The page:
"Lorenzo Fernandez is dead"

November, 2004:

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It was fifth floor of the New Weston Hotel.  There were friends of Villa-Lobos all over the place.  He loved to have people around while he was writing.  I can't think when people are around, but he seemed to luxuriate in it.  He had no problem it writing with all sorts of conversations going on at the same time.  Olga Coelho was there with her guitar.  Olga Coelho as everyone knows was a very fine Brazilian singer and guitarist, a woman who was a very good friend of both Villa-Lobos and his wife.  Bernado Segal was there also.
All of a sudden, the doorbell rang.  Arminda went to the door and picked up a telegram, and she came inside shut the door, gave the guy a tip, shut the door, and opened it and read it.  And all of a sudden the tears started pouring down her cheeks.  Everybody looked at her and the place turned silent.  And everybody looked at Arminda and she brought  he telegram over to Villa-Lobos and handed it to him, and she said: "Lorenzo Fernandez is dead" in Portuguese.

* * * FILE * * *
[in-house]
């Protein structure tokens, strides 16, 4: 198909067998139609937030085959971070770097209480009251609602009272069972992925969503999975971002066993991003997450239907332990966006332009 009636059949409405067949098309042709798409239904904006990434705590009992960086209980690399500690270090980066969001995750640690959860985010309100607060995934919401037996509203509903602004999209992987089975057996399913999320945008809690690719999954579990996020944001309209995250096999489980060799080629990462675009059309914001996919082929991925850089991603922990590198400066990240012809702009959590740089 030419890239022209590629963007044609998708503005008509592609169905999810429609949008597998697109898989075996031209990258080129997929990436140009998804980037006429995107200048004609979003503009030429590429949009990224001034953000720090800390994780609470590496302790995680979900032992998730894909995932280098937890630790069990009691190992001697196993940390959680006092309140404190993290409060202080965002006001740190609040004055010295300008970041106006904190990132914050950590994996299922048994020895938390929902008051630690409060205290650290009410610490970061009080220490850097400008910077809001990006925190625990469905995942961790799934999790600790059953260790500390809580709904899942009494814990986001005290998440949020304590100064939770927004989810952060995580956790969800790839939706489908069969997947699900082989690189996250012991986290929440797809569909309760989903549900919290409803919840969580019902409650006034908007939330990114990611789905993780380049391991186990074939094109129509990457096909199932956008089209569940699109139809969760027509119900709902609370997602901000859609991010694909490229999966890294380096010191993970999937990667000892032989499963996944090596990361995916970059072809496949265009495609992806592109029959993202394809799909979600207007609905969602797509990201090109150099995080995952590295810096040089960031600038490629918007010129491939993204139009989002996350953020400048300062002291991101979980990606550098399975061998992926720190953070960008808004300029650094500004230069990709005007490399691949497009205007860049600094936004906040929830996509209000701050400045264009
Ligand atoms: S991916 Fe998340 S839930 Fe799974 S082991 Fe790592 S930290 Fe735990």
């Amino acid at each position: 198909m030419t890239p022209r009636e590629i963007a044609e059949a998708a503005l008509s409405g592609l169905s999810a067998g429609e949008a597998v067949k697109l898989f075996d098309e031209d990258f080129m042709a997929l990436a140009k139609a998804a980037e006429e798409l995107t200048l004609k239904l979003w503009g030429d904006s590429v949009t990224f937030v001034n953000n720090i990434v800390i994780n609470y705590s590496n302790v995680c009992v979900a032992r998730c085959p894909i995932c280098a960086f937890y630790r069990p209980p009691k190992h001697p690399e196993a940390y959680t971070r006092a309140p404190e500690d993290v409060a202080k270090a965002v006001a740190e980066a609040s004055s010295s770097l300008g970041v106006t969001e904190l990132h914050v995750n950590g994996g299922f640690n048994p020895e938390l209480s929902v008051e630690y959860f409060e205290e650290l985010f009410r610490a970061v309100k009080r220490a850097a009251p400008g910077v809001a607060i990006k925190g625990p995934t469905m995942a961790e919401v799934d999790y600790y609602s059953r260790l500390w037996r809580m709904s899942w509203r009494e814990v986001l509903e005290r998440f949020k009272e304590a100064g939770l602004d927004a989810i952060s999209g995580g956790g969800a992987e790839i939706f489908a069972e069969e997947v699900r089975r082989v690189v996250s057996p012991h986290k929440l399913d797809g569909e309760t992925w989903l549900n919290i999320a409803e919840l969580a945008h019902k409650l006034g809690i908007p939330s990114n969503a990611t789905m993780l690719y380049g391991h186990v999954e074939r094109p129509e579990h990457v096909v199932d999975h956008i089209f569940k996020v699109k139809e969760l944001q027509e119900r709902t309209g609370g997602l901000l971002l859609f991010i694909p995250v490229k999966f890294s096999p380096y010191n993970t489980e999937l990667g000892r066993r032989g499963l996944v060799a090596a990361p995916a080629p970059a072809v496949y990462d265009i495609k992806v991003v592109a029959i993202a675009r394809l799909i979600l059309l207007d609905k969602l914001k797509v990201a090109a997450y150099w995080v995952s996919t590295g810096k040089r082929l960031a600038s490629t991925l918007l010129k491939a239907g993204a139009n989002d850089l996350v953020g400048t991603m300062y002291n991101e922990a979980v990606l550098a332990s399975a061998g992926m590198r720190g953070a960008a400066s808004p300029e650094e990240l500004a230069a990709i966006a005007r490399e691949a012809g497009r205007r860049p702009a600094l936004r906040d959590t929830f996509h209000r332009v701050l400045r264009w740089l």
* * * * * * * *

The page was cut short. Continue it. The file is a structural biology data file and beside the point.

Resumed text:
Villa-Lobos still had no reaction, as I remember he didn't, he had no reaction.  He reached over and picked the telegram, opened it up and looked at it, and then he lost it.  He gushed tears, sobbed, and asked if Olga Coelho would loan him her guitar.  He picked it up and started to play some music which I thought at the time I recognized as a piece by Lorenzo Fernandez, who was second in line in Brazil along with Camargo Guarnieri,  to be the pinnacle of Brazilian composition.  He started to play a piece  " Tuada Para Voce".   I think he improvised a lot of it,  I don't think he had it memorized, but he knew the melody very well.   "Tuada Para Voce" means "a tune for you" or "a melody for you".  It was a very, very, lovely thing and a very...there wasn't a dry eye in the whole place, everybody was sobbing, including me.  I knew Lorenzo Fernandez.  Villa-Lobos had introduced me to him in Brazil and I knew him very well. He was a tall Brazilian, which is quite unusual.  He was a tall, good looking, dark kind of person.  He was a very nice, very warm, and very gentle person, and I remember him very well, with a great deal of fondness.  I was also in tears, not only because Lorenzo had died, but because Villa-Lobos was sobbing, he and his wife, and everybody else was  sobbing along with them. 
The material presented on this page is kindly provided by Eric Wenstrom.  It is used with the permission of Eric and of George Hufsmith.
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